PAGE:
Nonenforcement Policy for SBC and Plan Modifications. Agencies will not take enforcement action against plans or insurers that adopt modifications to provide greater coverage for COVID-19 diagnosis or treatment without providing the minimum 60-day advance notice to enrollees required for material modifications to the Summary of Benefits and Coverages (SBC), so long as notice of the changes is provided as soon as reasonably practicable. HHS also will not take enforcement action against insurers that adopt midyear changes to increase coverage for services related to COVID-19 diagnosis or treatment. But if plans or insurers maintain changes beyond the federal emergency health declaration period, they must comply with all other applicable requirements to update plan documents or terms of coverage. HHS will take enforcement action against a plan or insurer that attempts to limit or eliminate other benefits or increase cost-sharing to offset the costs of increasing benefits related to COVID-19 diagnosis or treatment.
Coverage of Telehealth and Other Remote Care Services. The temporary safe harbor allowing high-deductible health plans (HDHPs) to cover telehealth and other remote care services without a deductible for plan years beginning on or before December 31, 2021 (see our Checkpoint article), applies generally to HDHP coverage for telehealth and other remote care services and is not limited to coverage for COVID-19-related services. In addition, HHS will apply the nonenforcement policy described above if plans or insurers add benefits, or reduce or eliminate cost-sharing, for telehealth and other remote care services. However, to the extent plans or insurers maintain changes beyond the emergency health declaration period, they must comply with all other applicable requirements to update plan documents or terms of coverage.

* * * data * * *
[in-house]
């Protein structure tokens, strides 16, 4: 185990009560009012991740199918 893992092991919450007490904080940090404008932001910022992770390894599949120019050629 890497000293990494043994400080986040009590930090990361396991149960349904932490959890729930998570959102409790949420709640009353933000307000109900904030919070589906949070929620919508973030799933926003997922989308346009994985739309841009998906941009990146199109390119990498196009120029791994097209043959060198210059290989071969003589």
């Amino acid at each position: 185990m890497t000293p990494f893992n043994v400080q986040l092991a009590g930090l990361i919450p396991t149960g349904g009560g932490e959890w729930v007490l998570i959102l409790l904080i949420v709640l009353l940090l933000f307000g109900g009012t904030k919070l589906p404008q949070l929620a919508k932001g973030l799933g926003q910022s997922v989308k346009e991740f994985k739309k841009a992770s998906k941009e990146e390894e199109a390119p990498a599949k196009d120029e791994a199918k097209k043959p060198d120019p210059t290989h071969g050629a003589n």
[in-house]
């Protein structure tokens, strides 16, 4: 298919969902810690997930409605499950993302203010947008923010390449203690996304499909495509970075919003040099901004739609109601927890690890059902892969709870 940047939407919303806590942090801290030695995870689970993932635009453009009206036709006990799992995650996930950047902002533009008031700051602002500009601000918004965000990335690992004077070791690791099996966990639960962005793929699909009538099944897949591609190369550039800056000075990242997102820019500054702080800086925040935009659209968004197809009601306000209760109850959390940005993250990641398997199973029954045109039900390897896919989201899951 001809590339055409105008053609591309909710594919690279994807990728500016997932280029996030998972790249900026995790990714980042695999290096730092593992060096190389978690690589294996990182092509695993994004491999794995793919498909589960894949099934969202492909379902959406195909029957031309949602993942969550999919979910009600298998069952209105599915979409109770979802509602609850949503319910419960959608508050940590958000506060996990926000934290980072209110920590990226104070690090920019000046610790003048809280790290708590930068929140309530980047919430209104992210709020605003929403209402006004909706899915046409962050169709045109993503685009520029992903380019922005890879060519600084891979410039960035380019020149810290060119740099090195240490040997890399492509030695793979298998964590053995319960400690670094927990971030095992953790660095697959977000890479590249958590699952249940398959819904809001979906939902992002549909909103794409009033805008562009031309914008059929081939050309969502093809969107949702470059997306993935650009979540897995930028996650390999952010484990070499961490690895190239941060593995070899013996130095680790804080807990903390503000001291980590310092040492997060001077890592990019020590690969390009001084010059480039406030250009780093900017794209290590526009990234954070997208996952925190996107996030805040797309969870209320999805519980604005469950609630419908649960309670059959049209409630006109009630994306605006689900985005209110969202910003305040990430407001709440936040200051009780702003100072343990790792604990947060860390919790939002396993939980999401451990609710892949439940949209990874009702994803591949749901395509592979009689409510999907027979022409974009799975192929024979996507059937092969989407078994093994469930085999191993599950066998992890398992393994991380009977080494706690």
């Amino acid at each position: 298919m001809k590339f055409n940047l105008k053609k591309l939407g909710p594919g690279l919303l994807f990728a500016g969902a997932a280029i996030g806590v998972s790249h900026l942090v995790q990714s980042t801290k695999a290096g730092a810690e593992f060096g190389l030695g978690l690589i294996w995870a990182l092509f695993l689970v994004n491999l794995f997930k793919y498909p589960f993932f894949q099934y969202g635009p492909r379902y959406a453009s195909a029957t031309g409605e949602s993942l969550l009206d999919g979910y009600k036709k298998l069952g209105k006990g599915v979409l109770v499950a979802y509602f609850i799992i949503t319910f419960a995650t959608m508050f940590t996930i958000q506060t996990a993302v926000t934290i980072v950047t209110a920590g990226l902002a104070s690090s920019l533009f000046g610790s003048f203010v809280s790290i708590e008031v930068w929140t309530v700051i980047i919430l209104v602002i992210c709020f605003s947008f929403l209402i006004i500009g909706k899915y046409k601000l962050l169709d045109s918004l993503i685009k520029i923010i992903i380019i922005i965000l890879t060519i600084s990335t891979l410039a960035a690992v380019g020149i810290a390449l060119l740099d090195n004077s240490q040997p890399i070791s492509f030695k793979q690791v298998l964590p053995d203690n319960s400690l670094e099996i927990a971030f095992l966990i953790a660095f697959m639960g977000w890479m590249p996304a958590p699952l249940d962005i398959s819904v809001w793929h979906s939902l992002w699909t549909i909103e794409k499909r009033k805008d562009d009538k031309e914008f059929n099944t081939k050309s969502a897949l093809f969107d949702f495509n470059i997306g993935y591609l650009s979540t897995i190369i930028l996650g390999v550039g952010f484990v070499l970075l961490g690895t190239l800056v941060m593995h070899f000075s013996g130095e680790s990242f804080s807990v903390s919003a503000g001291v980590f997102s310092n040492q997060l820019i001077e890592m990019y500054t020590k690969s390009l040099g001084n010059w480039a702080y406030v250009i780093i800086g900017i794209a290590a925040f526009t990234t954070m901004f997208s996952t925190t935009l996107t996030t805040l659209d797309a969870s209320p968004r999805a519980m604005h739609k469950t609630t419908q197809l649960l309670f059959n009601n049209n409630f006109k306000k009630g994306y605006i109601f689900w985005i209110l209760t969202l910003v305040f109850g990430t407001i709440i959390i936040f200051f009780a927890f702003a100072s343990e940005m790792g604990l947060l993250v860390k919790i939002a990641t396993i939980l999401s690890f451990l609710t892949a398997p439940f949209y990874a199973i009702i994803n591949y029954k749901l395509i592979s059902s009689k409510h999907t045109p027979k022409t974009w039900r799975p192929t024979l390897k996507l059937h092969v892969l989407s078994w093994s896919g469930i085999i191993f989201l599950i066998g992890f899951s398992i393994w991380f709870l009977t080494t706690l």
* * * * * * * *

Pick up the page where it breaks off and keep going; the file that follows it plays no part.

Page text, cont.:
EBIA Comment: The FFCRA’s mandates applied immediately to most insurers and group health plans (including insured, self-insured, and grandfathered group health plans but not short-term limited duration insurance, excepted benefits, and retiree plans). The clarifications on diagnostic tests answer a lingering question on the scope of the testing mandate—apparently if the provider doesn’t order or administer a COVID-19 diagnostic test, then no part of the visit will be subject to the FFCRA, and the plan’s regular cost-sharing rules will apply to the visit. For more information, see EBIA’s Group Health Plan Mandates manual at Section XVI.C (“Mandated Coverage of Diagnostic and Preventive Services”) and HIPAA Portability, Privacy & Security manual at Sections VI.F (“Excepted Benefits: Certain Health FSAs, Dental, Vision, and Others”) and VI.L (“Employee Assistance Programs (EAPs)”). See also EBIA’s Health Care Reform manual at Section XVI.H (“Updating the SBC: Notice of Material Modifications”), ERISA Compliance manual at Section XXIV.O (“Summary of Benefits and Coverage (SBC) Under Health Care Reform”), and Self-Insured Health Plans manual at Section XI.E.5 (“Telemedicine”).
Contributing Editors: EBIA Staff.